The National Development Plan (NDP) identifies agriculture as one of the key drivers of employment in South Africa. Supporting this initiative, United Exports has selected Wellington for the development of a flagship blueberry farming operation – Indigo Berries – further entrenching the Western Cape as a significant exporter and local provider of this popular berry in a globally competitive, but growing market.
The development is on existing farmland on the outskirts of Wellington where a farming operation conducted by the previous owner had been significantly scaled back.
Jon Salters, chief executive officer of United Exports, says that the investment into the development of a world-class blueberry operation is a positive development for South Africa, the Western Cape region, as well as the local community.
“It promises substantial sustainable social and economic benefits for the area, including the creation of much needed additional employment and direct investment of more than R70-million, excluding the value of the farmland,” he says.
“Agriculture is as important for South Africa, as it is for the Western Cape. In recent years, the region has seen significant pressure in the highly competitive area of grape production for wine. Blueberries provide a great opportunity for the region and its farmers to diversify into a sustainable, growing world market for this incredibly healthy fruit.”
According to Mr Salters, it’s all systems go for the Indigo Berries project, which is already far advanced.
“Planting should commence in the near future, and the first harvest date will be in September 2018,” says Mr Salter.
The project incorporates internationally competitive proprietary blueberry varieties, innovative production technology as well as compliance with stringent European production, quality and sustainability standards.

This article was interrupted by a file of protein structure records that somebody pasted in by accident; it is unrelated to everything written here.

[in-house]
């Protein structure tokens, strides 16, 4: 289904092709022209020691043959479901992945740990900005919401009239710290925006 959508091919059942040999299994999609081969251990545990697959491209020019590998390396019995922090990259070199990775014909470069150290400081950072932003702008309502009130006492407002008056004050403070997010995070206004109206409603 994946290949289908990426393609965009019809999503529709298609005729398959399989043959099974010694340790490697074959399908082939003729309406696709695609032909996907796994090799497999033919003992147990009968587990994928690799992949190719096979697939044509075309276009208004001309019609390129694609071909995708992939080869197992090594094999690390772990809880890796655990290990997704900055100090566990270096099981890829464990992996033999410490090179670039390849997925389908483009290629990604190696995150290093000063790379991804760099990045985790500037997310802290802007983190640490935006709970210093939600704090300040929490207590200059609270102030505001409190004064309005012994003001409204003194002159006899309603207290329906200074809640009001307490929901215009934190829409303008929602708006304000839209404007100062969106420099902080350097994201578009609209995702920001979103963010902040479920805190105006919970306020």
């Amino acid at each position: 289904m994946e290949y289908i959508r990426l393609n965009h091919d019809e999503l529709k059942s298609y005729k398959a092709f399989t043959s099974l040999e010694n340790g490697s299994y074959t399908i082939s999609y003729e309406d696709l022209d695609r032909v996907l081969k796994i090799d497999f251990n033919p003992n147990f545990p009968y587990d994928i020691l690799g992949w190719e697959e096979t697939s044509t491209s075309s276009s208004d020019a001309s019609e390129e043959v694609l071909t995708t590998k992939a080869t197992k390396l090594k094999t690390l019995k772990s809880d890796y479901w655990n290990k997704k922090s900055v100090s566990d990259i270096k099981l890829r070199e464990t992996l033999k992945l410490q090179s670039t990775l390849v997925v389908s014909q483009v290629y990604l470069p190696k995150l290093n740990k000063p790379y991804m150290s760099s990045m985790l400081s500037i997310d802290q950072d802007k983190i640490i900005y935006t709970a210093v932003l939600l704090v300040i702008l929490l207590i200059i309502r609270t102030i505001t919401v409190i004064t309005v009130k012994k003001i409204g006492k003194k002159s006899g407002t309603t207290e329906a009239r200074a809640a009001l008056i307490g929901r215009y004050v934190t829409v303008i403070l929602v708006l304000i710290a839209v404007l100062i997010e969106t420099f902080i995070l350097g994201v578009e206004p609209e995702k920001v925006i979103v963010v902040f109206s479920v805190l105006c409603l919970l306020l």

Once fully operational, Indigo Berries will be United Exports’ showpiece blueberry operation in the Western Cape, boasting precision farming techniques including environmentally friendly computerised fertigation, resulting in more efficient water management.
“The farming operation is expected to employ over 65 permanent staff, with staff numbers increasing to about 650 at peak times, including harvesting.
“In addition, a significant investment will be made over the next three years on up-skilling and training workers, as well as specialist technical and management staff.
“The agricultural industry is constantly adapting and embracing modern technology and skills. Boland – and Wellington in
particular – has undergone significant changes over the past 100 years, and will no doubt continue to do so in order to remain relevant and competitive in both the local and global markets,” says Mr Salters.
“Great care has been taken to create a show piece development that will be attractive to tourists, international researchers and business visitors, contributing to the local economy and the image of Wellington as a progressive farming area.
“We look forward to working closely with all stakeholders in Wellington in creating a truly unique blueberry destination, as well as conducting our operations in an environmentally responsible and sustainable manner.”